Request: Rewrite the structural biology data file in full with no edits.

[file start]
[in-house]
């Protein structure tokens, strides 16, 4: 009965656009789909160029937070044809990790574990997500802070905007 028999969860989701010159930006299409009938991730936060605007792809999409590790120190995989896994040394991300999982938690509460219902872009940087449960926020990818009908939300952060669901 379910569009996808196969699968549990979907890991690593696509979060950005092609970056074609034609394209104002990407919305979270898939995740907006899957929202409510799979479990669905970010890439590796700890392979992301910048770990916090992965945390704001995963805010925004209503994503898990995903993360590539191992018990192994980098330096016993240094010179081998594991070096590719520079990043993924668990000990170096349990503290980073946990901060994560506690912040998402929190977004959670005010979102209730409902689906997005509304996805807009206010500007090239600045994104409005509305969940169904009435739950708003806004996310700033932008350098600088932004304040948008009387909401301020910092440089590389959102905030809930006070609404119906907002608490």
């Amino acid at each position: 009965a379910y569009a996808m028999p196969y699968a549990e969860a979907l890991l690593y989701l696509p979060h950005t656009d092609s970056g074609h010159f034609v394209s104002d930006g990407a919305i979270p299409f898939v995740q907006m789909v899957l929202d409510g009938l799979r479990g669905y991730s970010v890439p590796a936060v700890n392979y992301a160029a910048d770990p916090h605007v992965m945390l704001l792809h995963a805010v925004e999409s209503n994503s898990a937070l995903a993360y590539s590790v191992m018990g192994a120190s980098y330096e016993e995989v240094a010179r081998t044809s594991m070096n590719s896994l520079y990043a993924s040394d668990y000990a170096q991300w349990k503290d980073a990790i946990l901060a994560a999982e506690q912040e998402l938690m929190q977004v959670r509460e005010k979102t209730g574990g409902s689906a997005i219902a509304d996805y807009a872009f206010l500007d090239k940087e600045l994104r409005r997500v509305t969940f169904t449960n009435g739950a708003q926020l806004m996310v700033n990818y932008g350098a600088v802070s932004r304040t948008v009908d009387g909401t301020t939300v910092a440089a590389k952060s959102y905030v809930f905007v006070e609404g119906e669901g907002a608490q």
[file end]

[in-house]
């Protein structure tokens, strides 16, 4: 009965656009789909160029937070044809990790574990997500802070905007 028999969860989701010159930006299409009938991730936060605007792809999409590790120190995989896994040394991300999982938690509460219902872009940087449960926020990818009908939300952060669901 379910569009996808196969699968549990979907890991690593696509979060950005092609970056074609034609394209104002990407919305979270898939995740907006899957929202409510799979479990669905970010890439590796700890392979992301910048770990916090992965945390704001995963805010925004209503994503898990995903993360590539191992018990192994980098330096016993240094010179081998594991070096590719520079990043993924668990000990170096349990503290980073946990901060994560506690912040998402929190977004959670005010979102209730409902689906997005509304996805807009206010500007090239600045994104409005509305969940169904009435739950708003806004996310700033932008350098600088932004304040948008009387909401301020910092440089590389959102905030809930006070609404119906907002608490």
């Amino acid at each position: 009965a379910y569009a996808m028999p196969y699968a549990e969860a979907l890991l690593y989701l696509p979060h950005t656009d092609s970056g074609h010159f034609v394209s104002d930006g990407a919305i979270p299409f898939v995740q907006m789909v899957l929202d409510g009938l799979r479990g669905y991730s970010v890439p590796a936060v700890n392979y992301a160029a910048d770990p916090h605007v992965m945390l704001l792809h995963a805010v925004e999409s209503n994503s898990a937070l995903a993360y590539s590790v191992m018990g192994a120190s980098y330096e016993e995989v240094a010179r081998t044809s594991m070096n590719s896994l520079y990043a993924s040394d668990y000990a170096q991300w349990k503290d980073a990790i946990l901060a994560a999982e506690q912040e998402l938690m929190q977004v959670r509460e005010k979102t209730g574990g409902s689906a997005i219902a509304d996805y807009a872009f206010l500007d090239k940087e600045l994104r409005r997500v509305t969940f169904t449960n009435g739950a708003q926020l806004m996310v700033n990818y932008g350098a600088v802070s932004r304040t948008v009908d009387g909401t301020t939300v910092a440089a590389k952060s959102y905030v809930f905007v006070e609404g119906e669901g907002a608490q």